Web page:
Scientific name - Saccharum officinarum L.
Popular names - sugar cane, sugar cane, cane de Azucar, ampeu, sweet cup, Canna da zuccheri, Canne de Sucre, May mia, sakhara, teboe, TEBU, uuka, Zukerrohr.
Distribution and Habitat - originally from New Guinea is rich in sugar STEM in India, China, Africa, South America, Australia.
Description - herbaceous perennial strain neramificata, 3-4 m high, 3-5 cm diameter. Roots of two ways, first type is formed from Butas after planting, are thin and bends, the second type of primary shoots grow roots flashy and less branched, with all the old roots are brown and dry. Leaves linear-lanceolata, 1.5 m long, 10 cm wide at the base, margins slightly soirees;Main rib prominent, white, concave on the upper side and green on the underside. Flowers arranged in terminal panicule, 1 m long. Spicurile are arranged in pairs, one pedicel and the other sessile, with silky silvery hairs. Jokes equal cartacee. Ovata seeds, yellow-brown, 1 cm long. 2n = 80
Requirements - warm climate, fertile soil, abundant water.
Cultivars and varieties - 'Pele's Smoke' purple stems. 'Violaceum'.
Properties and Uses - The roots are diuretic properties. The stem is sweet, emollient, laxative, diuretic, aphrodisiac, expectorant and tonic.
Myth, Legend and Folklore --
Cortés encouraged the cultivation of sugarcane in 1530. before Cortés in Mexico and India have started producing honey, or syrup, distilled from the leaves or stems.
In 1600, Brazil was the largest growing trare sugar, then and Africa, India, Australia and Hawaii.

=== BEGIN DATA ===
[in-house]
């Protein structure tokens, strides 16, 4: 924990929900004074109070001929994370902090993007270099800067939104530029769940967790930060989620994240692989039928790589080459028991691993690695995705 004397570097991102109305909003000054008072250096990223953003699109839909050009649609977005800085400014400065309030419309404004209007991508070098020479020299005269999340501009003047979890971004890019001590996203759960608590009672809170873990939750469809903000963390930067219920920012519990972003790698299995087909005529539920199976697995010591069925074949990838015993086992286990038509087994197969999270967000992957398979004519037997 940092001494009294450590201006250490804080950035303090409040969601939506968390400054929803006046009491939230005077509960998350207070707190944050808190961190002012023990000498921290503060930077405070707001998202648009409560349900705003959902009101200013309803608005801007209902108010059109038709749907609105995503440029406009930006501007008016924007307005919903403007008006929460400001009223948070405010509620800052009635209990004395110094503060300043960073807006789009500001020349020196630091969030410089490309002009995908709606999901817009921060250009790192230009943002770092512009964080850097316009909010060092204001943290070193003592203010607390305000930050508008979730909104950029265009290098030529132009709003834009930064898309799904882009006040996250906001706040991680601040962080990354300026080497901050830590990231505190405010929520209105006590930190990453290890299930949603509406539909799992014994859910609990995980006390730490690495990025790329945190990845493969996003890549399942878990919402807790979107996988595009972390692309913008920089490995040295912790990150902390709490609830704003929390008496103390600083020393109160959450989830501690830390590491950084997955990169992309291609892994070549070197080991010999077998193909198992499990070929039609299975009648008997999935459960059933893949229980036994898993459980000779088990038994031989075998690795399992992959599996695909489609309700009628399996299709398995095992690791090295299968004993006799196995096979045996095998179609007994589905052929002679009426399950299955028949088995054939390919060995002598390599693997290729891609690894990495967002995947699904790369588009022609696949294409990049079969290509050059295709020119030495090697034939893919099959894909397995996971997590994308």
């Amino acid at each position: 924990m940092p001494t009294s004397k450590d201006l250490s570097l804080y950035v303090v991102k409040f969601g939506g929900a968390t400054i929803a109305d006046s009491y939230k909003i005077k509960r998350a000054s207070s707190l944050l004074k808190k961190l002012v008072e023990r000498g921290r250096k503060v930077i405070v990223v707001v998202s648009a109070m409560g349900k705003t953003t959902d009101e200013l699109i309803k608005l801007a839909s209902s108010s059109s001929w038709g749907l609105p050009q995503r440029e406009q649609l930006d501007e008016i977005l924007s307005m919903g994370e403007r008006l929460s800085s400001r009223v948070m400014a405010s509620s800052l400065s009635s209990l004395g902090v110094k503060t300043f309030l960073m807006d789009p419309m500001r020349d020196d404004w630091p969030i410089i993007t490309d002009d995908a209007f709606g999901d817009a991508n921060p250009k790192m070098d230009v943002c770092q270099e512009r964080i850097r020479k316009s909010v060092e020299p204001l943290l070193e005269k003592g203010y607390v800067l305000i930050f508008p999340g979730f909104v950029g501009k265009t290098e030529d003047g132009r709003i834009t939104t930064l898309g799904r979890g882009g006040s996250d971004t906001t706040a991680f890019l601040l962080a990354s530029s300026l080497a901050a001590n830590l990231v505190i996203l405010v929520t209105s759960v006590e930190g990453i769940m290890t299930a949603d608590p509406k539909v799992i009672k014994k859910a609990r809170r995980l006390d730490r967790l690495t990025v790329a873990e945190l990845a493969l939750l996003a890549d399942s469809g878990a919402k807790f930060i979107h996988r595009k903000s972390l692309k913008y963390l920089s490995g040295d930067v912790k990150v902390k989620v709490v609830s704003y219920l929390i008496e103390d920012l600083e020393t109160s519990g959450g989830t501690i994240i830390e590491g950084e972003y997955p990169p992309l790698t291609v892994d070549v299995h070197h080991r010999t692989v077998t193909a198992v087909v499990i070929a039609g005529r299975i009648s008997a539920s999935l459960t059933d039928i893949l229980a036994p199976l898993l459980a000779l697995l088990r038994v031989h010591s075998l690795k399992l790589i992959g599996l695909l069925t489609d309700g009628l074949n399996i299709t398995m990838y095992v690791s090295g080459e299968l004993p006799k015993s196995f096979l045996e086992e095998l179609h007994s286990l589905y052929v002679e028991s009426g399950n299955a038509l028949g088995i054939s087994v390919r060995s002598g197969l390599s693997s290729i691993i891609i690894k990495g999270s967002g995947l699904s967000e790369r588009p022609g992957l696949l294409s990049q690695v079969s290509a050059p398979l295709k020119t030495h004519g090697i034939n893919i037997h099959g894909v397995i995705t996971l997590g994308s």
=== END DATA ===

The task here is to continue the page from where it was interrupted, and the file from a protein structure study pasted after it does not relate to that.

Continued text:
Ivan A. Cross - Medicinal Plants of the World - Humana Press, 2005
RHM Langer, GD Hill - Agricultural Plants - Cambridge University Press, 1991
William W. Dunmire, Evangeline L. Dunmire - Gardens of New Spain - University of Texas Press, 2004
Asclepias currasavica - scarlet milkweed
Asclepias currasavica - species used as ornamental plants for small gardens, in combination with other herbs such as Echinacea purpurea, Ratibida pinnata, ornamental grasses.
Bush or undergrowth, 30-60 cm. Leaves petiolate, oblong-elliptic, entire, 25-30 x 7-10 cm, spiny-toothed, crenate or sinuous lobate, grooved records and white ribs. Blossom terminal or axillary, pyramidal spike. Flowers Sesi, yellow bractei large to ovata lanceolata. Calyx 8-10 mm. Corola yellow, 3.8-5 cm, corolla tube 3-3.5 cm, upper petal is erect, about 8 mm, biloba, lower petal is tri-lobate
Geranium pratense - beak stork
Herbaceous perennial, stems pubescent, erect, branched dichotomy. Leaves opposite, the parties to lobate-acute, 5-7 lobed, margin evening. Flowers symmetric radiator Corola blue-purple, 5 petals obovata, 2 cm, 5 sepa lanceolata, mucronata, ovary superior, 10 stamens united at the base. Blooms in June-August.
Allium schoenoprasum is used as an ornamental species for borders or pots.
Leaves eaten cooked or raw with oil and fish. Leaves used like raw onions or garlic in a salad.
Genus name comes from Prince Raimondo di Sangro (1710-1771) of San Severo, born in Naples, Italy. In 1753 Carl Linnaeus in Species Plantarum, including the genus Sansevieria in Aloe. Sansevieria genus was stabilized by Thunberg in 1794 described the second species, S. thyrsiflora and S. aethiopica.
Lilium candidum - lily
Lilium candidum - geofita bulbous, originating in the Mediterranean region, rising to 600-700 m altitude.
The lily is a symbol of purity and chastity, became the symbol of the Virgin Mary and the archangel Gabriel.
Herbaceous perennial, rustic. Rhizome with roots beam. Nastriforme leaves, gathered in bouquets. Raceme blossom or panic, small bracts, perianth campanulata, tepale united at the base, ovata, yellow or orange, 6 stamens attached to corolla tube, ovary inferior. Fruit capsule dehiscence.
Sternbergia lutea - geofita bulbs, grow at the edge of deciduous forests, from 0 to 1200 m altitude.